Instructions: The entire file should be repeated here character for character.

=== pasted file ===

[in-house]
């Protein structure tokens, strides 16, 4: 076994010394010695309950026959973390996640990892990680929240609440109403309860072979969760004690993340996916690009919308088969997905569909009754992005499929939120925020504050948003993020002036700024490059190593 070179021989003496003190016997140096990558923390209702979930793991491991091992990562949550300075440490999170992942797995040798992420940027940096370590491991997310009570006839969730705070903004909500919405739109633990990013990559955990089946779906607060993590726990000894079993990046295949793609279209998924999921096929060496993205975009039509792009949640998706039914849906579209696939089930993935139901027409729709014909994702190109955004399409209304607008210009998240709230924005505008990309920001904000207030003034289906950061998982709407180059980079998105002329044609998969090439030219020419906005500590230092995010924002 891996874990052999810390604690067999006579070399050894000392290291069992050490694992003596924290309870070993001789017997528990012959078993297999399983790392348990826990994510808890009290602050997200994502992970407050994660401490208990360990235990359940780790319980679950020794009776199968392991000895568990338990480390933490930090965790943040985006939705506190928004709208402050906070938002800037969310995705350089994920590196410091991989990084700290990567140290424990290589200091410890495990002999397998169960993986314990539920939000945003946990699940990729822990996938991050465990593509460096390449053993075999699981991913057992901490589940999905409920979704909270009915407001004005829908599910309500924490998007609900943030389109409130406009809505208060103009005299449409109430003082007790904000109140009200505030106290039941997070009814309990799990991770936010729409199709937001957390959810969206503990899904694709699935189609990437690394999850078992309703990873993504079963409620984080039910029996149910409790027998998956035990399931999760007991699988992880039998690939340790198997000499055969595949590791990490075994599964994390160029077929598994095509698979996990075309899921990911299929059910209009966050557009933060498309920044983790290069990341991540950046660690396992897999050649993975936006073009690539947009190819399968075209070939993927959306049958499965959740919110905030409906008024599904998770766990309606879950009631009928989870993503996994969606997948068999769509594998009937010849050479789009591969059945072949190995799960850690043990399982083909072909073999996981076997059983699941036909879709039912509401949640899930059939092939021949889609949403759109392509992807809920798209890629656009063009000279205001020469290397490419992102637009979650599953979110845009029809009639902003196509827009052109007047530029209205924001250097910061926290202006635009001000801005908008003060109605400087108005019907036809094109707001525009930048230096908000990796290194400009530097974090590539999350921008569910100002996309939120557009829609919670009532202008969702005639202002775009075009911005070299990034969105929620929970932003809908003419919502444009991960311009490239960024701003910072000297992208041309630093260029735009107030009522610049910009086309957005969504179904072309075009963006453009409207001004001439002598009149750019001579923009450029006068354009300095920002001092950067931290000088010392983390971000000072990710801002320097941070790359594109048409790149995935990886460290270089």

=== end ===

[in-house]
């Protein structure tokens, strides 16, 4: 076994010394010695309950026959973390996640990892990680929240609440109403309860072979969760004690993340996916690009919308088969997905569909009754992005499929939120925020504050948003993020002036700024490059190593 070179021989003496003190016997140096990558923390209702979930793991491991091992990562949550300075440490999170992942797995040798992420940027940096370590491991997310009570006839969730705070903004909500919405739109633990990013990559955990089946779906607060993590726990000894079993990046295949793609279209998924999921096929060496993205975009039509792009949640998706039914849906579209696939089930993935139901027409729709014909994702190109955004399409209304607008210009998240709230924005505008990309920001904000207030003034289906950061998982709407180059980079998105002329044609998969090439030219020419906005500590230092995010924002 891996874990052999810390604690067999006579070399050894000392290291069992050490694992003596924290309870070993001789017997528990012959078993297999399983790392348990826990994510808890009290602050997200994502992970407050994660401490208990360990235990359940780790319980679950020794009776199968392991000895568990338990480390933490930090965790943040985006939705506190928004709208402050906070938002800037969310995705350089994920590196410091991989990084700290990567140290424990290589200091410890495990002999397998169960993986314990539920939000945003946990699940990729822990996938991050465990593509460096390449053993075999699981991913057992901490589940999905409920979704909270009915407001004005829908599910309500924490998007609900943030389109409130406009809505208060103009005299449409109430003082007790904000109140009200505030106290039941997070009814309990799990991770936010729409199709937001957390959810969206503990899904694709699935189609990437690394999850078992309703990873993504079963409620984080039910029996149910409790027998998956035990399931999760007991699988992880039998690939340790198997000499055969595949590791990490075994599964994390160029077929598994095509698979996990075309899921990911299929059910209009966050557009933060498309920044983790290069990341991540950046660690396992897999050649993975936006073009690539947009190819399968075209070939993927959306049958499965959740919110905030409906008024599904998770766990309606879950009631009928989870993503996994969606997948068999769509594998009937010849050479789009591969059945072949190995799960850690043990399982083909072909073999996981076997059983699941036909879709039912509401949640899930059939092939021949889609949403759109392509992807809920798209890629656009063009000279205001020469290397490419992102637009979650599953979110845009029809009639902003196509827009052109007047530029209205924001250097910061926290202006635009001000801005908008003060109605400087108005019907036809094109707001525009930048230096908000990796290194400009530097974090590539999350921008569910100002996309939120557009829609919670009532202008969702005639202002775009075009911005070299990034969105929620929970932003809908003419919502444009991960311009490239960024701003910072000297992208041309630093260029735009107030009522610049910009086309957005969504179904072309075009963006453009409207001004001439002598009149750019001579923009450029006068354009300095920002001092950067931290000088010392983390971000000072990710801002320097941070790359594109048409790149995935990886460290270089």